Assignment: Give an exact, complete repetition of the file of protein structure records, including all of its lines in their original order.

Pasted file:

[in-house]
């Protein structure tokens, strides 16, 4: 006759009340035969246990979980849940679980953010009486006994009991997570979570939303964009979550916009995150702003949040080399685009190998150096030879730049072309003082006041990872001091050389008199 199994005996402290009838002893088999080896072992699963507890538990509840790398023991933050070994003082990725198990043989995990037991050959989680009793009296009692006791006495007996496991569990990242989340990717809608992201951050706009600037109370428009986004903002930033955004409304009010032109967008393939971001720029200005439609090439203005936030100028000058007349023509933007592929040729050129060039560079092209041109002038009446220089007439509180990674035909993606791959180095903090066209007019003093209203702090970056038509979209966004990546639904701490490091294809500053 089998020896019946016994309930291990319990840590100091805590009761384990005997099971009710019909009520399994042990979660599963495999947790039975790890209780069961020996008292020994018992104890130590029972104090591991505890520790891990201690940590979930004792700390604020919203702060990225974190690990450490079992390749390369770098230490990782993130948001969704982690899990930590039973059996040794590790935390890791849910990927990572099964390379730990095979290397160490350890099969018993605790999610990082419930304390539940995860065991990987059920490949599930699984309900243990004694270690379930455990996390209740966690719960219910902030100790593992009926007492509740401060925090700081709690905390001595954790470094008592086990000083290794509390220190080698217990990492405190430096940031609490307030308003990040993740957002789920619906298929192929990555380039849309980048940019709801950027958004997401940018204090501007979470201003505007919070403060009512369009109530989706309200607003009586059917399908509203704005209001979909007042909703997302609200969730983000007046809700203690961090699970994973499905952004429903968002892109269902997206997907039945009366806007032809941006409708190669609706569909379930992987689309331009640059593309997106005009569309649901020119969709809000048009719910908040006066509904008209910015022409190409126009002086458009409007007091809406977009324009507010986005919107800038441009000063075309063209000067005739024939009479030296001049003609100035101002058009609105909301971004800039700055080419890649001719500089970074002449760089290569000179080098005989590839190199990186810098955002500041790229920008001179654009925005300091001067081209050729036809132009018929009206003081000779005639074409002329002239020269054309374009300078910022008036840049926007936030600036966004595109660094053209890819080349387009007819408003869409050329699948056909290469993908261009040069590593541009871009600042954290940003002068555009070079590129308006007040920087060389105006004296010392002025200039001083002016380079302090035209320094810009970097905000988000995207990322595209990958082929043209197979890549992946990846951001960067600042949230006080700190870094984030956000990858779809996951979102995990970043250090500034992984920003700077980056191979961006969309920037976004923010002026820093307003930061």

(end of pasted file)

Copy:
[in-house]
């Protein structure tokens, strides 16, 4: 006759009340035969246990979980849940679980953010009486006994009991997570979570939303964009979550916009995150702003949040080399685009190998150096030879730049072309003082006041990872001091050389008199 199994005996402290009838002893088999080896072992699963507890538990509840790398023991933050070994003082990725198990043989995990037991050959989680009793009296009692006791006495007996496991569990990242989340990717809608992201951050706009600037109370428009986004903002930033955004409304009010032109967008393939971001720029200005439609090439203005936030100028000058007349023509933007592929040729050129060039560079092209041109002038009446220089007439509180990674035909993606791959180095903090066209007019003093209203702090970056038509979209966004990546639904701490490091294809500053 089998020896019946016994309930291990319990840590100091805590009761384990005997099971009710019909009520399994042990979660599963495999947790039975790890209780069961020996008292020994018992104890130590029972104090591991505890520790891990201690940590979930004792700390604020919203702060990225974190690990450490079992390749390369770098230490990782993130948001969704982690899990930590039973059996040794590790935390890791849910990927990572099964390379730990095979290397160490350890099969018993605790999610990082419930304390539940995860065991990987059920490949599930699984309900243990004694270690379930455990996390209740966690719960219910902030100790593992009926007492509740401060925090700081709690905390001595954790470094008592086990000083290794509390220190080698217990990492405190430096940031609490307030308003990040993740957002789920619906298929192929990555380039849309980048940019709801950027958004997401940018204090501007979470201003505007919070403060009512369009109530989706309200607003009586059917399908509203704005209001979909007042909703997302609200969730983000007046809700203690961090699970994973499905952004429903968002892109269902997206997907039945009366806007032809941006409708190669609706569909379930992987689309331009640059593309997106005009569309649901020119969709809000048009719910908040006066509904008209910015022409190409126009002086458009409007007091809406977009324009507010986005919107800038441009000063075309063209000067005739024939009479030296001049003609100035101002058009609105909301971004800039700055080419890649001719500089970074002449760089290569000179080098005989590839190199990186810098955002500041790229920008001179654009925005300091001067081209050729036809132009018929009206003081000779005639074409002329002239020269054309374009300078910022008036840049926007936030600036966004595109660094053209890819080349387009007819408003869409050329699948056909290469993908261009040069590593541009871009600042954290940003002068555009070079590129308006007040920087060389105006004296010392002025200039001083002016380079302090035209320094810009970097905000988000995207990322595209990958082929043209197979890549992946990846951001960067600042949230006080700190870094984030956000990858779809996951979102995990970043250090500034992984920003700077980056191979961006969309920037976004923010002026820093307003930061």